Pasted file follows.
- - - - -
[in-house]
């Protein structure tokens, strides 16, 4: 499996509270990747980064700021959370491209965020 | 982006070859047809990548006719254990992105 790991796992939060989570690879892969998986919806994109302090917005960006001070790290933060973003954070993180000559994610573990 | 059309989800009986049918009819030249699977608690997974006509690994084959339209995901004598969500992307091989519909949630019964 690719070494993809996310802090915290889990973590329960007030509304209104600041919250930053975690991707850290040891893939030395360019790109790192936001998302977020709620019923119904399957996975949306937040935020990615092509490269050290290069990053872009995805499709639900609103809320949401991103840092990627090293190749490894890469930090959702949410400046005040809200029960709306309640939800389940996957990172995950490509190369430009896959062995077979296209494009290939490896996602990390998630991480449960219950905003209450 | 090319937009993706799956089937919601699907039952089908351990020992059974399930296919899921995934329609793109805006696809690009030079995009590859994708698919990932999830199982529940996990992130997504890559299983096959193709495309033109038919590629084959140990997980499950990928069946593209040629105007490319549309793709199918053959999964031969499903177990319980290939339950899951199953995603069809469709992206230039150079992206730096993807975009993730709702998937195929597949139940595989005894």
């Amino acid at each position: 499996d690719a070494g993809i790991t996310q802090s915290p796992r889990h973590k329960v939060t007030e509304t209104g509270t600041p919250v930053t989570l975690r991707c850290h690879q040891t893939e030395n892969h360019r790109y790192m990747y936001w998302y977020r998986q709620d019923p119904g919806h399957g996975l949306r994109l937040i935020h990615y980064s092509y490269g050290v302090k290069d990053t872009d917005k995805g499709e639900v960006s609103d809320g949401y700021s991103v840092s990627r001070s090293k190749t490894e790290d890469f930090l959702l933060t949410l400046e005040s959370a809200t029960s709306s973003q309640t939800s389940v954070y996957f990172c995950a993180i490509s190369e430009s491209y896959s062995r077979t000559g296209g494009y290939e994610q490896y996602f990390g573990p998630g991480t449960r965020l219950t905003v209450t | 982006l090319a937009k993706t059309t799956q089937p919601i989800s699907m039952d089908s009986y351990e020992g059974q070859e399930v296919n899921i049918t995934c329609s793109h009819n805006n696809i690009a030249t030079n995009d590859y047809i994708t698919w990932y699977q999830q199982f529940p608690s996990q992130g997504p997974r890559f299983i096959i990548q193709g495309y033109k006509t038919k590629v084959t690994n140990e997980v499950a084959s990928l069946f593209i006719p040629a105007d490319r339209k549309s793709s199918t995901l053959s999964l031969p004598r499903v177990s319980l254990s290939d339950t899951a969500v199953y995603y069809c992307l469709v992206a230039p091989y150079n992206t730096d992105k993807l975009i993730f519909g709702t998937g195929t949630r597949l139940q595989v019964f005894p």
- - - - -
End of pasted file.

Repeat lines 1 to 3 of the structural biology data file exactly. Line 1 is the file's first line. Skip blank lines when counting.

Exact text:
[in-house]
């Protein structure tokens, strides 16, 4: 499996509270990747980064700021959370491209965020 | 982006070859047809990548006719254990992105 790991796992939060989570690879892969998986919806994109302090917005960006001070790290933060973003954070993180000559994610573990 | 059309989800009986049918009819030249699977608690997974006509690994084959339209995901004598969500992307091989519909949630019964 690719070494993809996310802090915290889990973590329960007030509304209104600041919250930053975690991707850290040891893939030395360019790109790192936001998302977020709620019923119904399957996975949306937040935020990615092509490269050290290069990053872009995805499709639900609103809320949401991103840092990627090293190749490894890469930090959702949410400046005040809200029960709306309640939800389940996957990172995950490509190369430009896959062995077979296209494009290939490896996602990390998630991480449960219950905003209450 | 090319937009993706799956089937919601699907039952089908351990020992059974399930296919899921995934329609793109805006696809690009030079995009590859994708698919990932999830199982529940996990992130997504890559299983096959193709495309033109038919590629084959140990997980499950990928069946593209040629105007490319549309793709199918053959999964031969499903177990319980290939339950899951199953995603069809469709992206230039150079992206730096993807975009993730709702998937195929597949139940595989005894």
């Amino acid at each position: 499996d690719a070494g993809i790991t996310q802090s915290p796992r889990h973590k329960v939060t007030e509304t209104g509270t600041p919250v930053t989570l975690r991707c850290h690879q040891t893939e030395n892969h360019r790109y790192m990747y936001w998302y977020r998986q709620d019923p119904g919806h399957g996975l949306r994109l937040i935020h990615y980064s092509y490269g050290v302090k290069d990053t872009d917005k995805g499709e639900v960006s609103d809320g949401y700021s991103v840092s990627r001070s090293k190749t490894e790290d890469f930090l959702l933060t949410l400046e005040s959370a809200t029960s709306s973003q309640t939800s389940v954070y996957f990172c995950a993180i490509s190369e430009s491209y896959s062995r077979t000559g296209g494009y290939e994610q490896y996602f990390g573990p998630g991480t449960r965020l219950t905003v209450t | 982006l090319a937009k993706t059309t799956q089937p919601i989800s699907m039952d089908s009986y351990e020992g059974q070859e399930v296919n899921i049918t995934c329609s793109h009819n805006n696809i690009a030249t030079n995009d590859y047809i994708t698919w990932y699977q999830q199982f529940p608690s996990q992130g997504p997974r890559f299983i096959i990548q193709g495309y033109k006509t038919k590629v084959t690994n140990e997980v499950a084959s990928l069946f593209i006719p040629a105007d490319r339209k549309s793709s199918t995901l053959s999964l031969p004598r499903v177990s319980l254990s290939d339950t899951a969500v199953y995603y069809c992307l469709v992206a230039p091989y150079n992206t730096d992105k993807l975009i993730f519909g709702t998937g195929t949630r597949l139940q595989v019964f005894p």